Degenerative Mitral Valve Repair

REVIEW, July 2011, VOL I ISSUE IV, ISSN 2042-4884
10.5083/ejcm.20424884.47 , Cite or Link Using DOI
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Michele De Bonis, Maurizio Taramasso, Elisabetta Lapenna, Ottavio Alfieri


Degenerative mitral regurgitation (MR) is a rather common pathology. If untreated, severe MR leads to left ventricular failure, pulmonary hypertension, atrial fibrillation and death. Correction of MR can be associated with a life expectancy and a quality of life similar to those of the normal healthy population, when performed appropriately and timely.

In many patients, degenerative MR is characterised by an excess of valve tissue with elongated or ruptured chordae (Barlow’s disease), while in others, the leaflets are thinner and translucent and chordae are very fragile (fibroelastic deficiency). Mitral valve prolapse is the consequence of these anatomical alterations affecting primarily the leaflets and the subvalvular apparatus.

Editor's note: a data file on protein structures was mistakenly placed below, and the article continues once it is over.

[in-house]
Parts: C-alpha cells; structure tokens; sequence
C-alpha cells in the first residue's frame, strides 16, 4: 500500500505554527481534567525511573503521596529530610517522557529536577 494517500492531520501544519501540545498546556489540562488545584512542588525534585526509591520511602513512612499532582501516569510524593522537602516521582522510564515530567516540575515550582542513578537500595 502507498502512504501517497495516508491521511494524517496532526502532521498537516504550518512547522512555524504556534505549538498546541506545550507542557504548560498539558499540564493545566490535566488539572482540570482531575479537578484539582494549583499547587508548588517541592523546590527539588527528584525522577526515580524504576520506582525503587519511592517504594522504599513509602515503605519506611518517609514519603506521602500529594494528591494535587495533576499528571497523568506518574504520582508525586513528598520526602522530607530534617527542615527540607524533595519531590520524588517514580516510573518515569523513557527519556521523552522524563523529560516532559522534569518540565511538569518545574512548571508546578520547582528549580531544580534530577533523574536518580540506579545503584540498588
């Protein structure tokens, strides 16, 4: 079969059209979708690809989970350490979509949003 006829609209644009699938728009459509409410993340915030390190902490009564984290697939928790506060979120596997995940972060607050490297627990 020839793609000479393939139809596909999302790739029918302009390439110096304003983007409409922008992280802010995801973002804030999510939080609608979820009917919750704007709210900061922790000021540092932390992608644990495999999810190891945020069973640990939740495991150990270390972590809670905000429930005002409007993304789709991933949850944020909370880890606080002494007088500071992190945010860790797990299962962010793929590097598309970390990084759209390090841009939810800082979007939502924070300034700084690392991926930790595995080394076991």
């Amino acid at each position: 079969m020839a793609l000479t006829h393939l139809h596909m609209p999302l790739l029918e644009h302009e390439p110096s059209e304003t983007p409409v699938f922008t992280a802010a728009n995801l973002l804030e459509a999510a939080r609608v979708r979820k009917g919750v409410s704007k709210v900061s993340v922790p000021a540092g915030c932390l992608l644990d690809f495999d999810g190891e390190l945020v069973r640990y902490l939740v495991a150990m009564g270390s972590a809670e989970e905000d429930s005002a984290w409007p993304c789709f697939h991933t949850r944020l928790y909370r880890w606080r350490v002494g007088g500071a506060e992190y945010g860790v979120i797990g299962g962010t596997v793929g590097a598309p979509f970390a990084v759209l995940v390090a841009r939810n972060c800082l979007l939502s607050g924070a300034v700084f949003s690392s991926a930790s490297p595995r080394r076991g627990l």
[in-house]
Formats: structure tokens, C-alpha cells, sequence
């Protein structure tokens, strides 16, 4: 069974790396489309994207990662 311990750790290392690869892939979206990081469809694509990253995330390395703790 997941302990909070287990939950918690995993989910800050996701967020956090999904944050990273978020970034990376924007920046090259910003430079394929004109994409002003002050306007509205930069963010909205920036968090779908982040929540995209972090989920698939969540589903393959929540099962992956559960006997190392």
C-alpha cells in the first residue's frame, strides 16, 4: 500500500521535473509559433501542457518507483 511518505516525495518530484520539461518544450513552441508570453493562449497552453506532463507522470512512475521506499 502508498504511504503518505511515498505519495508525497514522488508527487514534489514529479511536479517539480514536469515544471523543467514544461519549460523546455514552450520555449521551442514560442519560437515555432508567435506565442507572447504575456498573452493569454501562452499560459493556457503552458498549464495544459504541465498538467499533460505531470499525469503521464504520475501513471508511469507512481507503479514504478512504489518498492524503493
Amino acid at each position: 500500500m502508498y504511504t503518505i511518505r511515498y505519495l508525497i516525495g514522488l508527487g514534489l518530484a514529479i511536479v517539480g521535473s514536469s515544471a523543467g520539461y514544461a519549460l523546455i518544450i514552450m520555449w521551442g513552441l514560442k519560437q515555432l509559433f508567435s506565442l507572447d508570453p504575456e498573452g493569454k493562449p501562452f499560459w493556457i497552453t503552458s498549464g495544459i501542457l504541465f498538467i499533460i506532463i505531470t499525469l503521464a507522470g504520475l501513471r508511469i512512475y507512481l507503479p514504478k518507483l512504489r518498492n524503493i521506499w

American and European guidelines for the treatment of heart valve disease indicate the criteria for appropriate management of patients with degenerative MR.

The aim of this editorial is to briefly explore the optimal management of patients affected by degenerative MR.